Many of the masters of shan shui were scholars rather than professional artists or artisans. They created their works on scrolls, intended for private gatherings instead of public display. So if you have an Ancient Chinese scroll featuring a poetic rendering of a misty mountain using pen-and-ink, there's a chance it's from the Tang Era.
Ancient Chinese sculpture would also experience a renaissance during the Tang Dynasty. The emergence of Buddhist sculpture in China stems from the Tang Dynasty, although not much is left in China itself. It exists more as an influence as ancient Japan was heavily influenced by the Tang Dynasty.
Chinese Buddhist sculpture differs from other Buddhist art in subtle but striking ways. Chinese Buddhist sculpture was more fluid and lifelike than their more static counterparts from other cultures. This fluidity even caused some controversy during its time as some of the statues were thought to resemble court dancers more than saints.
Jade carving was still the most revered form of Ancient Chinese sculpture during the Tang Dynasty.
A number of "minor arts" would also flourish during the Tang Era. This includes the art of printmaking, thanks to the invention of woodblock printing during this time period.
Chinese woodblock printing is a precursor of the Gutenberg press. They helped to dramatically increase literacy rates during this era. Some of the earliest religious texts date back to the Tang Dynasty such as A miniature Buddhist dharani sutra from 650 - 670 AD.
We'll round out our tour of Ancient Chinese art with one of its most famous eras. The Ming Dynasty lasted from 1368-1644 AD. It's responsible for some of the finest art this world has ever known.
The name Ming itself is synonymous with quality and craft. This is due to the Ming vases which are coveted by art and antique collectors. It's easy to understand why as these Chinese artifacts are stunningly beautiful.
Ming pottery is best known for its iconic blue and white pattern. It can sometimes be found in sea-green celadon and all white, as well. The colors aren't the only things that make Ming pottery notable, however.
Ming ceramics were sometimes treated the cobalt blue with manganese. This results in a sharper, more defined image in the underglaze decoration. Vases were sometimes decorated with paintings atop the glaze, as well. These would be fired at a lower temperature which results in more vivid colors.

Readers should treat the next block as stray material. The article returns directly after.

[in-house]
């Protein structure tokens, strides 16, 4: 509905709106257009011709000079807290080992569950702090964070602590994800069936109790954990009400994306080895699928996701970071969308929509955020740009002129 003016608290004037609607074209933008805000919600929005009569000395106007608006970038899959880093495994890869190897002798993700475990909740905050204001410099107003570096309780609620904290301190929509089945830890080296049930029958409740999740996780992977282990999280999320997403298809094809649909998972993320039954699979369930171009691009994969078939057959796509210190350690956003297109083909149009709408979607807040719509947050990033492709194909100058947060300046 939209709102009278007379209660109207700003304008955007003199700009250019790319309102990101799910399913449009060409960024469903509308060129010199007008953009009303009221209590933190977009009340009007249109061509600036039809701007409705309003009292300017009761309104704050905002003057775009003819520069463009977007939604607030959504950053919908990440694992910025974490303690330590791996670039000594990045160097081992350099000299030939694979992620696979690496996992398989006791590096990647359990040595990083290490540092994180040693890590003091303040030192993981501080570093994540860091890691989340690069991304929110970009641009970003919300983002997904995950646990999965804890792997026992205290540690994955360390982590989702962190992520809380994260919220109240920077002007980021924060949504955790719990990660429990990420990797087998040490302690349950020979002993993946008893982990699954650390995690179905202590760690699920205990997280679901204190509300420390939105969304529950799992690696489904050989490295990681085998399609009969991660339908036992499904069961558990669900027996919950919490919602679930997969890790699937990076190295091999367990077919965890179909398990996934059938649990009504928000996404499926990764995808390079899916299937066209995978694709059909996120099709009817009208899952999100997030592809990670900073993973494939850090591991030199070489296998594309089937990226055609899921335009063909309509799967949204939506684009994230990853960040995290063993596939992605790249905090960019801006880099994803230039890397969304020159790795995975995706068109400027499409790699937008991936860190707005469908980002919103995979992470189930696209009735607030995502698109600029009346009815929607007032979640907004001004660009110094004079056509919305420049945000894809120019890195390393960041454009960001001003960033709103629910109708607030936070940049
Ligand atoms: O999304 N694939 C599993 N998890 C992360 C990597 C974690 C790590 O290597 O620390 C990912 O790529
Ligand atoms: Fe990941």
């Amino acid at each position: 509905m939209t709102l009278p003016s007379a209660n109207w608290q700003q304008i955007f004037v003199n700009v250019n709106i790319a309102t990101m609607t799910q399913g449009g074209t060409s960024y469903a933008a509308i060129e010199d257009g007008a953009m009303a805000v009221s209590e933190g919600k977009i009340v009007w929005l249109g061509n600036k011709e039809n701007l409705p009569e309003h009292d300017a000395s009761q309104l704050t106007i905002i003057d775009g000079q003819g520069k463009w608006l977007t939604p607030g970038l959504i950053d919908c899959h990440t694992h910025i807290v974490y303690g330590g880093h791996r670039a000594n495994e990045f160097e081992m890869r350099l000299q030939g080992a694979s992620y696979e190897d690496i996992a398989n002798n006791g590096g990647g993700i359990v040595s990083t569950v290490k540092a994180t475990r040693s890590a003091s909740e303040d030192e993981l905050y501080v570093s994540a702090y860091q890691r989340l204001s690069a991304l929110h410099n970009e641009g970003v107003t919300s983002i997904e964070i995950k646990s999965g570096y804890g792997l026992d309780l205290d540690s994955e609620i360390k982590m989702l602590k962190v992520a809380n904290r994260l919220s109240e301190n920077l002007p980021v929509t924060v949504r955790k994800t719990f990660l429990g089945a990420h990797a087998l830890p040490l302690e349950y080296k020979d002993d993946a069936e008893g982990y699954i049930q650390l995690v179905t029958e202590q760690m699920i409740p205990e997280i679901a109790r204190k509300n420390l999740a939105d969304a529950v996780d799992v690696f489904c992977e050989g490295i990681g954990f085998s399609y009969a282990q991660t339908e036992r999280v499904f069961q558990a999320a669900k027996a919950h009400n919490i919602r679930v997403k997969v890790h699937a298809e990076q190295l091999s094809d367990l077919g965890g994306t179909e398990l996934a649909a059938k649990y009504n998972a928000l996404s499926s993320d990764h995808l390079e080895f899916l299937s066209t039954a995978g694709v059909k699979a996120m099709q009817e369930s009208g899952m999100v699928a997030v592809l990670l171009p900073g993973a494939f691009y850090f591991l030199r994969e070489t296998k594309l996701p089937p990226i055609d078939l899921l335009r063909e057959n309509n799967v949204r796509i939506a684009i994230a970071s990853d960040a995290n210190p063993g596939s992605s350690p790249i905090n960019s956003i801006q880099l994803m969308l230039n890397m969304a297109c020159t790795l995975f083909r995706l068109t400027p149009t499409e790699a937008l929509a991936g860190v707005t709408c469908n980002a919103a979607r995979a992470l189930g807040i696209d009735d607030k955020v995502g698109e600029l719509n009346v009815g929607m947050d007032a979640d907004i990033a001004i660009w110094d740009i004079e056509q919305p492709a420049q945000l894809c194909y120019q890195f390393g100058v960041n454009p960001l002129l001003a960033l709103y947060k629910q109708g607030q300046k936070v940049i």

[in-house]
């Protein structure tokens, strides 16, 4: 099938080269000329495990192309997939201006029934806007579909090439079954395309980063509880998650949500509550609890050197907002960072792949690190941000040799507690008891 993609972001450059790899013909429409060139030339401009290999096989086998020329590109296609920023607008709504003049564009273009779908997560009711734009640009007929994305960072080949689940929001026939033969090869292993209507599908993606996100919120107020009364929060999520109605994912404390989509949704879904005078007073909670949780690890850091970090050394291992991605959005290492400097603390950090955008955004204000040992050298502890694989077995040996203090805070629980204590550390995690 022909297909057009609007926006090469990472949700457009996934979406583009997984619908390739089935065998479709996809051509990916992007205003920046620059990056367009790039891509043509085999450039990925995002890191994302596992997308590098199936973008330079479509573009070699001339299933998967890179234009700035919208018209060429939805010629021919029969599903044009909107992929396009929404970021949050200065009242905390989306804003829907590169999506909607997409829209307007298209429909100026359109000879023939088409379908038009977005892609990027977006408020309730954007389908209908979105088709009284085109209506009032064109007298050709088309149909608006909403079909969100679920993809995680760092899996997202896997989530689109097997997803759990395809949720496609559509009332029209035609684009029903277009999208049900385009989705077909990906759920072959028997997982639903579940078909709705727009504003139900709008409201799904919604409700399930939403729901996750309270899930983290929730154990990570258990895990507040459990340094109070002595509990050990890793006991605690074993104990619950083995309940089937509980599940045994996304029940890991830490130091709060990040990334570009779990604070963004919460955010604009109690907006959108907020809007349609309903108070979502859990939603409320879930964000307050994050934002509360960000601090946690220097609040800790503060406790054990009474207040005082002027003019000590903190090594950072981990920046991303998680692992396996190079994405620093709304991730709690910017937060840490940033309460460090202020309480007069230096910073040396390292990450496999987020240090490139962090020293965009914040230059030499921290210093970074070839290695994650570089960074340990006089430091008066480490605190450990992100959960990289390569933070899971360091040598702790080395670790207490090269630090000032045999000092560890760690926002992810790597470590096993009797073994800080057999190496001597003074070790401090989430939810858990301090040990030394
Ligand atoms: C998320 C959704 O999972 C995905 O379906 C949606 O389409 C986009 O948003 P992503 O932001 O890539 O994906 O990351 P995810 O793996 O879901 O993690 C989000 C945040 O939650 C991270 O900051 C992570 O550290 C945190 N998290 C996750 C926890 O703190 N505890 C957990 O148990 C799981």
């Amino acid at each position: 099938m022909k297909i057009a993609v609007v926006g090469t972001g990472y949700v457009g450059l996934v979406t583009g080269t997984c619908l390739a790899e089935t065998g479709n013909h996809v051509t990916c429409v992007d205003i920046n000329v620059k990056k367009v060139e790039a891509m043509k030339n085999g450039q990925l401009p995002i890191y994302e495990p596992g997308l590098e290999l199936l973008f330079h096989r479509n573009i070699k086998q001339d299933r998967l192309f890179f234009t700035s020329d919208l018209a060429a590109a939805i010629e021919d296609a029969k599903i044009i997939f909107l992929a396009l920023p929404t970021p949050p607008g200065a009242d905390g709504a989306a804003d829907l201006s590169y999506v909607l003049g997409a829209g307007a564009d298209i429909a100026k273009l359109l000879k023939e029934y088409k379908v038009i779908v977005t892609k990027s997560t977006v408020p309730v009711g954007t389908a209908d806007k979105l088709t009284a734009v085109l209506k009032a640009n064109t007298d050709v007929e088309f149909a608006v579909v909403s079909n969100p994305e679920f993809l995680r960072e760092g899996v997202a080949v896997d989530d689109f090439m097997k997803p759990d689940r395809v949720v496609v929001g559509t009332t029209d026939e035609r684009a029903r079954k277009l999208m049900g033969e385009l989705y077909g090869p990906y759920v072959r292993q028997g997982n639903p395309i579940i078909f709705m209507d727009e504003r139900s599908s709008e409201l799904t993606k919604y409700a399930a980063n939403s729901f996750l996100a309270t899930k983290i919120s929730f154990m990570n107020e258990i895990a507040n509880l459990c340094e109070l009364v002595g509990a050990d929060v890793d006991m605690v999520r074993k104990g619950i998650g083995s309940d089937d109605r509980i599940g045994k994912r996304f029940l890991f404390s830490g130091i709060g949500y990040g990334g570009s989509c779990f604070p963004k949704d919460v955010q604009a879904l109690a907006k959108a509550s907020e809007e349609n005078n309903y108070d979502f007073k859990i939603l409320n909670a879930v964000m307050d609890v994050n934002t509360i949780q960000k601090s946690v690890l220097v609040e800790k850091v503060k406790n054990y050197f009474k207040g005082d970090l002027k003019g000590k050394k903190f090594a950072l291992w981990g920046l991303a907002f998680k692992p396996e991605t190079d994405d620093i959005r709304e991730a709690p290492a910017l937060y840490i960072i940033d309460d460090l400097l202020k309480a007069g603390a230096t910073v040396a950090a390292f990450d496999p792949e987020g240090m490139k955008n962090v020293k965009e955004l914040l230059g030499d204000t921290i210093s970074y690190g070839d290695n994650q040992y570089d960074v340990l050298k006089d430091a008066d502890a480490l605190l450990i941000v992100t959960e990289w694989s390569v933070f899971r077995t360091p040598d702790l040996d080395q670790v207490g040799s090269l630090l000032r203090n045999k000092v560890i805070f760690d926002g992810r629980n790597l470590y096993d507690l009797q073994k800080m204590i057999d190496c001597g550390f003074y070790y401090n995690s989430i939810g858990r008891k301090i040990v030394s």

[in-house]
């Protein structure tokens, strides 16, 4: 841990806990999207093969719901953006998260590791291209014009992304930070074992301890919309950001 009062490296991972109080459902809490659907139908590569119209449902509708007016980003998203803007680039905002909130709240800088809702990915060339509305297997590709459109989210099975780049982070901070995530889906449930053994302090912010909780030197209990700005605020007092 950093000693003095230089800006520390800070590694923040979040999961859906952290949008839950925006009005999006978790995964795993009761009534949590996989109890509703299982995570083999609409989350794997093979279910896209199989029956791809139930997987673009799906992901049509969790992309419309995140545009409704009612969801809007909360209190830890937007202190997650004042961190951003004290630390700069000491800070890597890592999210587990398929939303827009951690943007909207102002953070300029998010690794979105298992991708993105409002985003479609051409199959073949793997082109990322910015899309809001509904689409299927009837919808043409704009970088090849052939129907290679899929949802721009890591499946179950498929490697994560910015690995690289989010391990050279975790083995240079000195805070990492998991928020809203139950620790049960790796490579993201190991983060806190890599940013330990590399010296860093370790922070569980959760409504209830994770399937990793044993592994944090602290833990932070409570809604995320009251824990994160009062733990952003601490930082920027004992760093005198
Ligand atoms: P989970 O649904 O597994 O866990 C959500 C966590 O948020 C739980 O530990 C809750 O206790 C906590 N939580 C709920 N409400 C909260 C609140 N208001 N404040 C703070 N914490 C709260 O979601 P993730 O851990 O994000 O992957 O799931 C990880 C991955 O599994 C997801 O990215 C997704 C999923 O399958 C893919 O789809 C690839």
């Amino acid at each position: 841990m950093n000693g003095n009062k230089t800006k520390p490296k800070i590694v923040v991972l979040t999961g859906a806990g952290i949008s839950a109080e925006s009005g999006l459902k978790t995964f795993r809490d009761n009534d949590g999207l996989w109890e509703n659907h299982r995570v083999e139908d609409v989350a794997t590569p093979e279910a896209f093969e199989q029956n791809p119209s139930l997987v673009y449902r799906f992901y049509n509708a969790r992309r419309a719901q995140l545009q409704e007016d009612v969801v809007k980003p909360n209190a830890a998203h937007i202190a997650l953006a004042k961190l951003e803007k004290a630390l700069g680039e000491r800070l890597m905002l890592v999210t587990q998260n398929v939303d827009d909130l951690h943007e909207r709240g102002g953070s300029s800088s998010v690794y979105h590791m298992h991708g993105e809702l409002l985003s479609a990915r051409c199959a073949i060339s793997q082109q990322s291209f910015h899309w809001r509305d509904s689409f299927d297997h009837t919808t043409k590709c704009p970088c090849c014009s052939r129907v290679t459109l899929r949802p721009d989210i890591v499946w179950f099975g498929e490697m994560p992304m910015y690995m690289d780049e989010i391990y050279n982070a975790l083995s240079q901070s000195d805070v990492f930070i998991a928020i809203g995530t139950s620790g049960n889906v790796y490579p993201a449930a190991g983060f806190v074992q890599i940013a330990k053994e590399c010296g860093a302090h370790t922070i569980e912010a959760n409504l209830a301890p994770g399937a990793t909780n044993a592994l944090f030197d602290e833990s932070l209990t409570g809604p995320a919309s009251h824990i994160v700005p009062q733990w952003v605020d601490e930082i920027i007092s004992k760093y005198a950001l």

Ming pottery can be divided into a number of unique eras. They are:
- Yongle period (1402–24)
- Xuande period (1425–35)
- Chenghua period (1464–87)
- Zhengde period (1505–21)
- Jiajing period (1521–67)
- Wanli period (1572–1620)
All of these innovations, taken together, make this one of the most vibrant periods in art history. The Ming Era would also introduce the sancai style, which is pottery featuring three colors. Cloisonne enameling was also introduced into Chinese art during this time.
As you can see, there's a lot to know about Ming art. You could spend an entire career focusing on this era alone! Suffice it to say, if you have a blue and white Chinese vase that seems old you may want to get it appraised. A plate from the Ming era sold for over $675,000 not too long ago!
Ancient Chinese art is a vast, endless subject. It's a living embodiment of ancient history cast in stone, ceramic, and porcelain. It remains a stunning accomplishment even now, thousands of years later. Ancient Chinese art offers an opportunity to own a small piece of that vast history.
Are You Looking For Chinese Antiques?
Chinese antiques come in all shapes and sizes. They range from scroll fragments to Terracotta Warriors, Ming vases to jade earrings. It's nice to have a trusted guide to help you navigate the world of Ancient Chinese art.
If you're looking to get started in the world of Ancient Chinese art or if you have an item you think would find a home at the Weisbrod Collection, contact us today to set up an appointment.